The company added 112 new properties with 16,181 rooms to its worldwide lodging portfolio during the 2019 second quarter, including The Westin Desaru Coast Resort in Malaysia, W Muscat in Oman, and AC Hotel Riga, the company’s first hotel in Latvia. At the same time, 15 properties with 2,321 rooms exited the system during the quarter. At quarter-end, Marriott’s system had 7,100 properties and timeshare resorts with nearly 1,346,000 rooms.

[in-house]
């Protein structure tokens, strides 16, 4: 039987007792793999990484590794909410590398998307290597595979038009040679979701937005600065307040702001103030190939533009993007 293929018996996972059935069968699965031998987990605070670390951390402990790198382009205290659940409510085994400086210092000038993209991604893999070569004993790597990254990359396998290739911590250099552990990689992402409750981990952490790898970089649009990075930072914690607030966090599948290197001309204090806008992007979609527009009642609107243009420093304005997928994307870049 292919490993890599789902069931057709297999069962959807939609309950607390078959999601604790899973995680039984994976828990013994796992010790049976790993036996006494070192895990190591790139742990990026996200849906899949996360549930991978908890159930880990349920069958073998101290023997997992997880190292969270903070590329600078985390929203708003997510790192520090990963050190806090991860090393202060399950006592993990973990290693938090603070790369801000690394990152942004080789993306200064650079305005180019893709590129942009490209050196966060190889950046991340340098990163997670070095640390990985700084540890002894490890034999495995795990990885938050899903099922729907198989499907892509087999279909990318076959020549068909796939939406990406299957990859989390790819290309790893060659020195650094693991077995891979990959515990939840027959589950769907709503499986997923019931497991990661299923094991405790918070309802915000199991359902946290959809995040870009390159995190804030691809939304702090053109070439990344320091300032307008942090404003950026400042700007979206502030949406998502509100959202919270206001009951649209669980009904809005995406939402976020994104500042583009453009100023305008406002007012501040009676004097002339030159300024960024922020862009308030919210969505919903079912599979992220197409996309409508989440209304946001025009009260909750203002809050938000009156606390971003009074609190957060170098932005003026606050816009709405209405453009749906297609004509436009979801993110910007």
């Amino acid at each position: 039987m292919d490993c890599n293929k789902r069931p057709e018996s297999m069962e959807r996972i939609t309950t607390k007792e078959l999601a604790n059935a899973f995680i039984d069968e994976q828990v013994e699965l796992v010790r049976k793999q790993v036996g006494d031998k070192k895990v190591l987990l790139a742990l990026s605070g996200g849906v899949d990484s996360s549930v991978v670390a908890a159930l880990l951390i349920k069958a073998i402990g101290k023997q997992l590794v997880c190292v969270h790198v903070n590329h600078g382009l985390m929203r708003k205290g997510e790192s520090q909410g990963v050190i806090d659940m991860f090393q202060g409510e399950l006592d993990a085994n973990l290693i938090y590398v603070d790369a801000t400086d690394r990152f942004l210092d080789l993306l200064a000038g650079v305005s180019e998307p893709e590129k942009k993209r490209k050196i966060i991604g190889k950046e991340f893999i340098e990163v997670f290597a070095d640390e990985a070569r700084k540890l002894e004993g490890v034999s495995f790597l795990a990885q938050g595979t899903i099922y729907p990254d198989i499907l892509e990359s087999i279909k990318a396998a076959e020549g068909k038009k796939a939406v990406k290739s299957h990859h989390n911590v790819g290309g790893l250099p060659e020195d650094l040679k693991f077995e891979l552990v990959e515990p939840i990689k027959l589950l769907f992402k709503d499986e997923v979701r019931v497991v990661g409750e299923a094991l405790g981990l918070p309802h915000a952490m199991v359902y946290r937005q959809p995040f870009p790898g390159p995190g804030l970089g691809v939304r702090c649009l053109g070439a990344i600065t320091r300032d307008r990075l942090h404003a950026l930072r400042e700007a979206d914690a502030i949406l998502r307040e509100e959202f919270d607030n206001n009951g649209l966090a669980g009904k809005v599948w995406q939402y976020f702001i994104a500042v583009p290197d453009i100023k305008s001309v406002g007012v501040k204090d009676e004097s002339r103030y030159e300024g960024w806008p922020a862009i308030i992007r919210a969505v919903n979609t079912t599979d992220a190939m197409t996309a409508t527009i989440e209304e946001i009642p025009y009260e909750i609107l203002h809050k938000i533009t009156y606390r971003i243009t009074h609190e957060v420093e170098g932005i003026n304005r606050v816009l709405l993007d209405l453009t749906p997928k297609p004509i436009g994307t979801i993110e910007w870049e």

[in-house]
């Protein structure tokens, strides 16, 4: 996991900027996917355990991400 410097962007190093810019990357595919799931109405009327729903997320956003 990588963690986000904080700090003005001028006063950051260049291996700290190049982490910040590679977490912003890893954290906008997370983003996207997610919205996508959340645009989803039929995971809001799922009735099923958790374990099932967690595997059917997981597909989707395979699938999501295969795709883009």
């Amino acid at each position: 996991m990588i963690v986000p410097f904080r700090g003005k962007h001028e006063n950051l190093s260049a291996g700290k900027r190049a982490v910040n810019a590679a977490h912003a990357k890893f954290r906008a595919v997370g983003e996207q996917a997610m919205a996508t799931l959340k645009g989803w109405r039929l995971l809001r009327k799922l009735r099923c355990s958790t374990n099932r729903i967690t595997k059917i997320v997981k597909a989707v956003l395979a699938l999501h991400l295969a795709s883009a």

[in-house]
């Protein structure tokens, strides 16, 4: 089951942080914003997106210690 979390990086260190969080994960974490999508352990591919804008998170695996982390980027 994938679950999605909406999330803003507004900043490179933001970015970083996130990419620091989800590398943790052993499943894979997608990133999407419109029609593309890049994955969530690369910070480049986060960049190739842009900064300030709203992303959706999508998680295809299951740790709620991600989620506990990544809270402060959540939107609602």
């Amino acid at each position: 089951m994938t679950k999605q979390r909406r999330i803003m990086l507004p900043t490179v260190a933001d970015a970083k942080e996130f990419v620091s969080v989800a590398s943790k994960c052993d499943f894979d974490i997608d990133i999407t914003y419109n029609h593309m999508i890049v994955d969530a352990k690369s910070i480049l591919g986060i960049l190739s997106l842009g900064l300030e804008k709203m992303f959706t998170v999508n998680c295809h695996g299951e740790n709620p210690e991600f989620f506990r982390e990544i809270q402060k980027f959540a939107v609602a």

As a result of construction delays in North America and the Middle East and Africa region, Marriott now anticipates net room additions of 5 to 5.5 percent for full year 2019, with expected room deletions of 1 to 1.5 percent. The company’s previous guidance for room additions was at 5.5 percent. Marriott has not, Sorenson emphasized, seen substantial project cancellations for in-development hotels. “The lengthened construction periods reflect labor shortages and products using multiple brands,” he said during the call. While 2019 may not see a significant uptick in openings, Sorenson focused on the longer term. “We can see that openings in 2020 and in a few years beyond should accelerate from 2019,” he said, cautioning that the company can’t be “precise” about when all of the hotels under way will open. “We do have, obviously, a very tight construction and labor market,” he said. In the U.S., even in the limited service segment, a lot of Marriott’s pipeline is not prototype work, but custom jobs in urban hubs, driving up both costs and timeframes. “Construction timelines continue to increase,” he said. “The good news is that when we look at our quarterly additions and deletions, we don’t see a change in portfolio.”